Enter series creator Bryan Fuller and star Mads Mikkelsen, who allowed us access to something no other incarnation has really allowed us to see: Hannibal in the wild. We’ve constantly been told that Hannibal can get into people’s minds; now we can fully grasp what that actually means. During the bloody final sequence in the second season finale entitled “Mizmono,” Hannibal’s pawns (the FBI affiliated Will Graham, Jack Crawford, and Alana Bloom, among others) are paralyzed with fear and doubt as they have lost the ability to tell if their actions are their own or if they were pre-determined by Hannibal himself. The good doctor obviously enjoys seeing his plan come to fruition, but he doesn’t express this through gloating. An utter, chilling coldness lets everyone know his dominance – and he does it without speaking a word.
Television made successful iteration possible where the movie franchise failed by returning to the core of the characters rather than to the actors playing the characters. Whereas the Silence series felt compelled to repeat what Hopkins brought to the role, Hannibal (the TV show) was allowed to create Lecter fresh. With the Doctor having complete access to a wide array of resources, we are able to witness the various mindgames he can play; the different ways he mentally tortures people by preying on their individual neuroses and insecurities. Not to mention his adeptness at gourmet cooking, which the show uses supremely well to combine horror and artistry. There’s no goofy eating-one’s-own-brains moment this go around.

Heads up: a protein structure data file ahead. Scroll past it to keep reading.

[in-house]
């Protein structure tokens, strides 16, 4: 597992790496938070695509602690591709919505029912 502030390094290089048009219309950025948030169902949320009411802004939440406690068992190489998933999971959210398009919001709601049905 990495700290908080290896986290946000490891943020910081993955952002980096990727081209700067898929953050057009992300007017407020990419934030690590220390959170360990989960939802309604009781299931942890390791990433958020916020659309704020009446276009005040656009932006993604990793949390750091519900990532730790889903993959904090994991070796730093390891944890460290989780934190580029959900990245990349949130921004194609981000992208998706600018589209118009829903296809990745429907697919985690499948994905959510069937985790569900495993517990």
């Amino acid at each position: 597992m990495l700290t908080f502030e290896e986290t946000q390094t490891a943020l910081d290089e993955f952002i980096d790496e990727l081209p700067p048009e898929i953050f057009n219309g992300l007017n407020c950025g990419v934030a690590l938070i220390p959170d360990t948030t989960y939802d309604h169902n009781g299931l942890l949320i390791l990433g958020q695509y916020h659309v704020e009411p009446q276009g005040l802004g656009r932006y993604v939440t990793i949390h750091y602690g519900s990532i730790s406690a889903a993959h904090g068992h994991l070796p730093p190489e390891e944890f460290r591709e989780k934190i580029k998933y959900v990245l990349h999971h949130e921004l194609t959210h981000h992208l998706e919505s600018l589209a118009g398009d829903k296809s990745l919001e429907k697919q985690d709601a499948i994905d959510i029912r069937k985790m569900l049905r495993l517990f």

The applies to Will Graham, who was never particularly well-done on film before. As portrayed by Hugh Dancy (previously played by William Peterson in the underrated Manhunter, Michael Mann’s 1986 version of Red Dragon where Lecter was played by Brian Cox, and by Edward Norton in the lackluster Red Dragon ), the overly empathic FBI consultant is more than just a broody protagonist but a fascinating character on his own. In earlier versions, we’re told that the personal history of Graham/Lecter and Hannibal’s betrayal affected Graham deeply, but now we actually feel how warped, disconcerting, and life changing the experience was. By developing the psychological and emotional depth of the relationship slowly over time, the series lets us fully understand how interconnected they were, and it finally make sense why the relationship broke Will. TV might have more space to do this than a film, but the principle is sound in any medium.
In series across every medium, certain characters might need to be the same from installment to installment, but that doesn’t mean they need to remain unchanged. Whether prequel or sequel, the film franchise kept pounding what hit in Silence without offering anything new. Hannibal put the focus on Hannibal, Will, and the relationship between the two rather than once again placing Lecter center stage or starting them off with this tragic history having already occurred. This appreciation of gradual character growth over quick plot satisfaction is something that television seems more willing and able to accomplish than major motion picture franchises right now, and partially why binge watching has become a national pastime.
Next time on “Putting ‘Imagining’ Into ‘Re-Imagining'”: I use the FX miniseries Fargo to show how television re-imaginings can succeed in another way- by complementing and exploring the themes of the original movie.